Harrisburg, 1:40 p. m.: leave Harris
burg 4:35 p. m., arrive New York 9:35
p. m. Dining car service (n this train
i A-LiTTLe-nonsetyse I
She overheard her daughter talking
about Cape Hatteras, and she supposed
that must be where hats came froi^i.
Ed. Howe, in his January Monthly,
takes such a violent fling at politicians
that we are tempted to believe Ed. must
have been turned down by the machine
for burgess of Atchison, Kan., or some
such lucrative office.
Carranza. the Mexican rebel, is an
economist deserving of a better job. He
makes the prisoners he intends to exe
cute dig their own graves.
Long Live the Germ
By WING DINGER
Up In der county of Perry this veek
Der district school teachers did meet,
Und during der session a question
Dot brought every last vun to his
Vun member got up und said: "Ladies
Some vun has discovered der bug
Vat gets in der chests of two people at
Und comes out mlt a kiss und a hug.
"Dls germ like all other bacilli," he
"Can be knocked out the system mlt
Und der people who suffer can quickly
If dey vish, of dis awful disease"
In a jiffy dose teachers got up un dere
Such excitement you neffer did see;
Und for harmony's sake a committee
To decide vat der bug's fate should
Der committee reported in time that
Should not be molested, which
All der folks in der meeting, which
leads me ter think
Dat dey all mlt der germ are dis
Und mlt them I agree dat der fellow
Oft dls bug vere far better, by heck,
Vere he took to sea und upset over
Mlt a mill stone encircling his neck.
One Must Have One'* Reverses
[From the Columbia State.]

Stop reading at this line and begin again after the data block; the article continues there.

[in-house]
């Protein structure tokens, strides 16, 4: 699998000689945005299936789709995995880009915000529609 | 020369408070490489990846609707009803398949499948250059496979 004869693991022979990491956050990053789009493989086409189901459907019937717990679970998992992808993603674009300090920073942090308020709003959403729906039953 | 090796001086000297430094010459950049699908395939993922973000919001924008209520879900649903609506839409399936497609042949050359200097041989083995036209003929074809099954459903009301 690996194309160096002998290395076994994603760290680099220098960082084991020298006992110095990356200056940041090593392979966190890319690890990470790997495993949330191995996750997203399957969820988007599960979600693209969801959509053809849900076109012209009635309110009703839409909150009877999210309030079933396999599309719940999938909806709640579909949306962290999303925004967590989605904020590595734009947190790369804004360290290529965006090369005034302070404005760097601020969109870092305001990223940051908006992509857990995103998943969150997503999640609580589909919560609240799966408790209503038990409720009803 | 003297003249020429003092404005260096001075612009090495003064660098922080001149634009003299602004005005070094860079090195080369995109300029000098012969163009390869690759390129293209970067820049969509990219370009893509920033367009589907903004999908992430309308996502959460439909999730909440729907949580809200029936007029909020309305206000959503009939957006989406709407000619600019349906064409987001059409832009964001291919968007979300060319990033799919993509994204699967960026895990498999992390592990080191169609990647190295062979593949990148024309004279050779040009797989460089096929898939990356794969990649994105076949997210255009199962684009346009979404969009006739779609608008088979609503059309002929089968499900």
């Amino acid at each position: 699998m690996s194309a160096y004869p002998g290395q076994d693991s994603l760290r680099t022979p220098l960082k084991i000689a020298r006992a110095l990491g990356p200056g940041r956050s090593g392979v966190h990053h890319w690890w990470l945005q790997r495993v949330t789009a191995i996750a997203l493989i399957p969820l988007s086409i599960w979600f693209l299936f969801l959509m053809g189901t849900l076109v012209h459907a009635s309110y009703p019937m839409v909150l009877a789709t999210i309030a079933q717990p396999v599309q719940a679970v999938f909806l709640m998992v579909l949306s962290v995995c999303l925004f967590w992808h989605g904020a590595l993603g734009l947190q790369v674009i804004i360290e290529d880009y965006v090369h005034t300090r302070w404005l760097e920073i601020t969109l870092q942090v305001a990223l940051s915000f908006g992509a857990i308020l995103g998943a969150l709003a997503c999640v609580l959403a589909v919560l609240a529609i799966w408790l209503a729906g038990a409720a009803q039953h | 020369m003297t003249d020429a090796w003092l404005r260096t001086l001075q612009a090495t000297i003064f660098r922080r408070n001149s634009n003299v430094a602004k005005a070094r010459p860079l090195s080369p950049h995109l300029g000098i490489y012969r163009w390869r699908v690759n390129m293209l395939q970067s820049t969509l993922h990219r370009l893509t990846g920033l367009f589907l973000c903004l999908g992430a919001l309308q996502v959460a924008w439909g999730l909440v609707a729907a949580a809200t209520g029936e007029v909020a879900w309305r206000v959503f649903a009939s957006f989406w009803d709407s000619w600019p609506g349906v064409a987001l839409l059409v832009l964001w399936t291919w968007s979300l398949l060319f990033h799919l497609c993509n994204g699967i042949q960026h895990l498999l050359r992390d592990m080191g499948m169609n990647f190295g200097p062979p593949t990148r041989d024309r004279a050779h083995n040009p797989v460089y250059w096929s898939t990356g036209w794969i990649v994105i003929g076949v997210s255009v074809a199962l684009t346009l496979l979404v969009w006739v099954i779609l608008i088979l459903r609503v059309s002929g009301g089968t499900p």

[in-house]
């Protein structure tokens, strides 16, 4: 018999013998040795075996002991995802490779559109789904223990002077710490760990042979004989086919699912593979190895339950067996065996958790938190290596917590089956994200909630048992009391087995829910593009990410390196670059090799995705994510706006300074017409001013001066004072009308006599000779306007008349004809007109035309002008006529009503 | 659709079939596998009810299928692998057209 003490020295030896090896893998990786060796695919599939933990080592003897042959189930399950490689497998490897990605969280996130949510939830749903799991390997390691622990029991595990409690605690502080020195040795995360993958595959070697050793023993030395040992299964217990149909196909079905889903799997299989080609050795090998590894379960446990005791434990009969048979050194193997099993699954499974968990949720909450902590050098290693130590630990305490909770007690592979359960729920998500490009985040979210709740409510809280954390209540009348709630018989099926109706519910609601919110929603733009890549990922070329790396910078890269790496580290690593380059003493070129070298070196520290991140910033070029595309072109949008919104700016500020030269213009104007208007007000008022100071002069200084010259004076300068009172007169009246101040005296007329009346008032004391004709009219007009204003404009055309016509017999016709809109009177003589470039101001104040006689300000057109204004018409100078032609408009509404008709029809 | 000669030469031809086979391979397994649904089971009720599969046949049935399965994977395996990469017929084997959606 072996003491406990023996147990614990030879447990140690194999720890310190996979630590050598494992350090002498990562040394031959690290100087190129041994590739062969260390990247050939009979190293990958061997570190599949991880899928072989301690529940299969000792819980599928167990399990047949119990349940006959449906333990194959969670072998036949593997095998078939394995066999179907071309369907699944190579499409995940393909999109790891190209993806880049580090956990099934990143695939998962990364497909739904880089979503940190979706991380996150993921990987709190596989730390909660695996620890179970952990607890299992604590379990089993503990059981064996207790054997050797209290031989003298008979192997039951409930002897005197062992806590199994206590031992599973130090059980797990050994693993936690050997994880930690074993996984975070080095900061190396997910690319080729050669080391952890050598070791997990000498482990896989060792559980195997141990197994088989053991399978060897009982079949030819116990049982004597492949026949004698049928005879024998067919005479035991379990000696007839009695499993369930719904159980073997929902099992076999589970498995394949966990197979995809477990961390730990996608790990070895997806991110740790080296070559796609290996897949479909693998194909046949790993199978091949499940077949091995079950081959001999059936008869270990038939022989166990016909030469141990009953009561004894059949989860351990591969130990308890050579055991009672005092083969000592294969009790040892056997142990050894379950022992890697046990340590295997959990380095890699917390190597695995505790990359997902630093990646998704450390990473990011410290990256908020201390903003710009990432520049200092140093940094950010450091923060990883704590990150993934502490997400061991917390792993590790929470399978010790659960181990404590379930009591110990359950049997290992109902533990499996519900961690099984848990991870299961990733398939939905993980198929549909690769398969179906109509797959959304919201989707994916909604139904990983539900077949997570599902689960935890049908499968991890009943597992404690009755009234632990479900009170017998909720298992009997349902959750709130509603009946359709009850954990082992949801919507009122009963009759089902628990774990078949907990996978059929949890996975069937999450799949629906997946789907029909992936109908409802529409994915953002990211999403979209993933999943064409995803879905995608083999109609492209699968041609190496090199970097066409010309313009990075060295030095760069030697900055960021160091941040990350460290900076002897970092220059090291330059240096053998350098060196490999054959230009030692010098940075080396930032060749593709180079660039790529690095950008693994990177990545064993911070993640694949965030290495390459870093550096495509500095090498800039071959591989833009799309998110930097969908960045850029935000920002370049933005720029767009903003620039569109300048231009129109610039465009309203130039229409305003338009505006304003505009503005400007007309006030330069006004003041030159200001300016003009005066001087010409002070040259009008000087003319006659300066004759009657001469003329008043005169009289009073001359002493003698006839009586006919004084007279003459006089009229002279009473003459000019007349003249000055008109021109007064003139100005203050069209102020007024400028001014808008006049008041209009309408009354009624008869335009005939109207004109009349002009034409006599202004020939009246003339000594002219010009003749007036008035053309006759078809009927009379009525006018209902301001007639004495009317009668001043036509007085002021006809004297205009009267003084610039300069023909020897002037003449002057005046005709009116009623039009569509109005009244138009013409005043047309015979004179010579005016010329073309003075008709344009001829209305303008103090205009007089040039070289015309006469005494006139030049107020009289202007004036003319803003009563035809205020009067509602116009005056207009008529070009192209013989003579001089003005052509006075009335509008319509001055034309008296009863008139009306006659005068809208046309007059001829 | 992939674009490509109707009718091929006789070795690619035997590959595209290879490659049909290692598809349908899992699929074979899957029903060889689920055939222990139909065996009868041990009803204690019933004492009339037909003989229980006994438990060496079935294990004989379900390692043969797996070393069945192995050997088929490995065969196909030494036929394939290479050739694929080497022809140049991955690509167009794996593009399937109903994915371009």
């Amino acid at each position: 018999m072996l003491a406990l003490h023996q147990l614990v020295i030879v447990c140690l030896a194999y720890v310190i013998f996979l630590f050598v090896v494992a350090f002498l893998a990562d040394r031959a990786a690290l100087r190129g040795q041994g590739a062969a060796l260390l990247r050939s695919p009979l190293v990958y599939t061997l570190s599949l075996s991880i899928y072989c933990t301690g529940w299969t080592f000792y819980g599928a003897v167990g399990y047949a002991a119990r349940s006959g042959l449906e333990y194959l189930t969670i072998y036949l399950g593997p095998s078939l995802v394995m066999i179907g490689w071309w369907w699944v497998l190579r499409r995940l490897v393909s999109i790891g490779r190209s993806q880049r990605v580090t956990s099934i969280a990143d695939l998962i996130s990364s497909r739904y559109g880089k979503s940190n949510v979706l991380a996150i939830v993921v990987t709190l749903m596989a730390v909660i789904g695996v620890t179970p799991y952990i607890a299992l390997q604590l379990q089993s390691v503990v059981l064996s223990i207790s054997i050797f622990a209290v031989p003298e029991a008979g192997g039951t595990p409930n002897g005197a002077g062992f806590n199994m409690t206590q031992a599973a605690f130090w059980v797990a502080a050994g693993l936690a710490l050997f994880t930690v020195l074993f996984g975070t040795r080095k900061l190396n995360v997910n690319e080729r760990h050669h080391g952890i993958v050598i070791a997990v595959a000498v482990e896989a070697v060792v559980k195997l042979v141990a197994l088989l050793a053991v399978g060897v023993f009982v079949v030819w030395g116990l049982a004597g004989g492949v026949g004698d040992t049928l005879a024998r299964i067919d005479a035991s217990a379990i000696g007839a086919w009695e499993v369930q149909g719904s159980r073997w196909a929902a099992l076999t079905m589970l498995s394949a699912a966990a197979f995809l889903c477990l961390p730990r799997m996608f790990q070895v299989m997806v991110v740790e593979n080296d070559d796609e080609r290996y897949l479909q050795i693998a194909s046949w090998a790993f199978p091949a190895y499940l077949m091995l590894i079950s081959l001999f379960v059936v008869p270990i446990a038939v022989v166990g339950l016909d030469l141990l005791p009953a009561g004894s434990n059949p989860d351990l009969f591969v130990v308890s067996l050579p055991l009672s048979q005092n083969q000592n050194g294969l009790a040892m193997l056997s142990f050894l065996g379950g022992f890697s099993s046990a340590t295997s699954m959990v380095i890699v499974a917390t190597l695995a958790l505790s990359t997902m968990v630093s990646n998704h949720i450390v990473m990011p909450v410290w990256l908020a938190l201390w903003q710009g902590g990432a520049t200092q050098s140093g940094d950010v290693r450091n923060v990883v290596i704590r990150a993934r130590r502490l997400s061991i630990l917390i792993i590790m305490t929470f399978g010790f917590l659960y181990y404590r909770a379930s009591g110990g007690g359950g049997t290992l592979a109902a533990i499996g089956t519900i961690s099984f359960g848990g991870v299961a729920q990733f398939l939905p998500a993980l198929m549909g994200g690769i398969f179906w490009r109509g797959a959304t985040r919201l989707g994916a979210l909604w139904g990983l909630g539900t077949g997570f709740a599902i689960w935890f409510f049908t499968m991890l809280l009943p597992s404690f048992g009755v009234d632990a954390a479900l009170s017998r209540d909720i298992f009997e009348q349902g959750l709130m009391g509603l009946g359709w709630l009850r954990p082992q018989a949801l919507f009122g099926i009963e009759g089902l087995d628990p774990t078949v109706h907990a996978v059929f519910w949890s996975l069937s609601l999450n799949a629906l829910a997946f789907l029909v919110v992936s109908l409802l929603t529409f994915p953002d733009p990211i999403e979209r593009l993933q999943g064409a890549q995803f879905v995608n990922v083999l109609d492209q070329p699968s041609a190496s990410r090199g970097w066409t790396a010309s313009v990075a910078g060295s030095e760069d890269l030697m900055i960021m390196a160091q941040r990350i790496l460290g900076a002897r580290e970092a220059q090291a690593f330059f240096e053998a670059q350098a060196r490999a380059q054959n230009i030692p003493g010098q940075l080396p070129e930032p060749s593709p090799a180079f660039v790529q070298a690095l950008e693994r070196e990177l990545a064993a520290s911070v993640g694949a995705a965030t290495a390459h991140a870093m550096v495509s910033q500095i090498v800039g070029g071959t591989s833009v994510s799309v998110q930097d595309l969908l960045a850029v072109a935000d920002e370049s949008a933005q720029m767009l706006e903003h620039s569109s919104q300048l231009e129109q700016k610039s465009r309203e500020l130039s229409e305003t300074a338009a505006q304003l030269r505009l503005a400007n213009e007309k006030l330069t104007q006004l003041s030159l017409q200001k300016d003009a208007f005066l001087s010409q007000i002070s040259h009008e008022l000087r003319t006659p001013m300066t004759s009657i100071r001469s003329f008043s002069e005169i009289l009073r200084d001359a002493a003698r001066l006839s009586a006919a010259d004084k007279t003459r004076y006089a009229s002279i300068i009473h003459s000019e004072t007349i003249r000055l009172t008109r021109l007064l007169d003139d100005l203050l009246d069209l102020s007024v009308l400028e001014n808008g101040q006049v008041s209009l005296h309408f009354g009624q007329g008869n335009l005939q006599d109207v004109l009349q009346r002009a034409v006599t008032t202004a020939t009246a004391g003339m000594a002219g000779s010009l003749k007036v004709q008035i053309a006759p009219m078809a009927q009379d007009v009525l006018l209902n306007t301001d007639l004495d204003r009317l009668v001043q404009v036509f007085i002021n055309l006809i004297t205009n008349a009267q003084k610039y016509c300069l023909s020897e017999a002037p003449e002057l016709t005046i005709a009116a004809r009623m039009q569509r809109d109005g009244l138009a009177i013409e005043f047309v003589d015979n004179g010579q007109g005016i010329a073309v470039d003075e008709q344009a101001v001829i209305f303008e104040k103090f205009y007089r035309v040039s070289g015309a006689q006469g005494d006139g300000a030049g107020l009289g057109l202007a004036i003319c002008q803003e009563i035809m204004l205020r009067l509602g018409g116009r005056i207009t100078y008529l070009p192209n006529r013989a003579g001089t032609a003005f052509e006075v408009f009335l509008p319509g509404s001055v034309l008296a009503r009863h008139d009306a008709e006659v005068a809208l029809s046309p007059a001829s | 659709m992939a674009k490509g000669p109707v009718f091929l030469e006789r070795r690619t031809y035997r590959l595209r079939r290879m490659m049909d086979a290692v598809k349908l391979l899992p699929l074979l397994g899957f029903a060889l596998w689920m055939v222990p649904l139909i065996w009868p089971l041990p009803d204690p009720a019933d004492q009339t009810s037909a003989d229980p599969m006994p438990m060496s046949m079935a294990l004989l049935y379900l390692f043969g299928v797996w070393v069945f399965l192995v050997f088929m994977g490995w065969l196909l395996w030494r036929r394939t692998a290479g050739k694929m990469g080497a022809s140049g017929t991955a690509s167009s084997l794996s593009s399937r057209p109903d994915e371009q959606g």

James Bryce has been reduced to the
Well, There's the Poisoned Needle
[From tiie Chicago News.]
Probably It will be a long time be
fore humanity discovers anything else
half so exciting as radium.
Makes No Great Pretenses
[From the Washington Star.]
Tammany, by seldom assuming su
perior standards, has managed to es
cape a great deal of criticism.
•Tvrould Hardly Be Possible
[From the Philadelphia Public Ledger.]
Secretary Daniels wishes it to be dis
tinctly understood that the reason he
has asked for more chaplains In the
navy Is not because the navy Is wick
eder under a Democratic than under a
JANUARY 31, 1914.
Letters to the Editor
To flit Editor of The Telegraph :
The miserable housing conditions in
portions of the old Eighth Ward, as ob
served recently by some city offlclals,
are not of recent origin, nor are they
confined exclusively to that section. In
various articles for the Telegraph, t
have, from time to time, brought In,
Incidentally, some of the unsanitary and
repulsive conditions existing within a
short distance from the heart of the
I will give but one quotation. In tho
Telegraph of February 17, 1909, In the
article prepared on the subject of the
"Population of Harrlsburg and the In
accuracies of the U. S. Census of 1900,"
l called attention to tho fact that "One
can find houses In Seventh street, and
In every section of the city with a largo
foreign element, containing from eight
to twenty or more adults."
The article then proceeds with this
statement: "A few years since when the
improvements at Enola were being
rushed, I obtained twenty-one names
from a house in Short street and It
wasn't much of a house to look at,
'These Illustrations are taken from
the foreign element. 1 will give another
of a house Inhabited by American clti
xens In the manor born. There is a
dwelling In the Eighth Ward once In
habited by a prosperous colored cltijien
who reared In it a numerous family
and found It not too large. In the
mutations of time It passed Into the
hands of a speculator, ivho cut It up
Into little dons. In April, 1907. I found
in It ten families, one In the cellar,
nve on the first floor, two on the sec
ond, and two In the garret. L>y tho
term families. I mean separate house
keepings. Sometimes the family was a
single individual, man or woman: some
times. a man and wife, with or with
out children. The dismal cellar was oc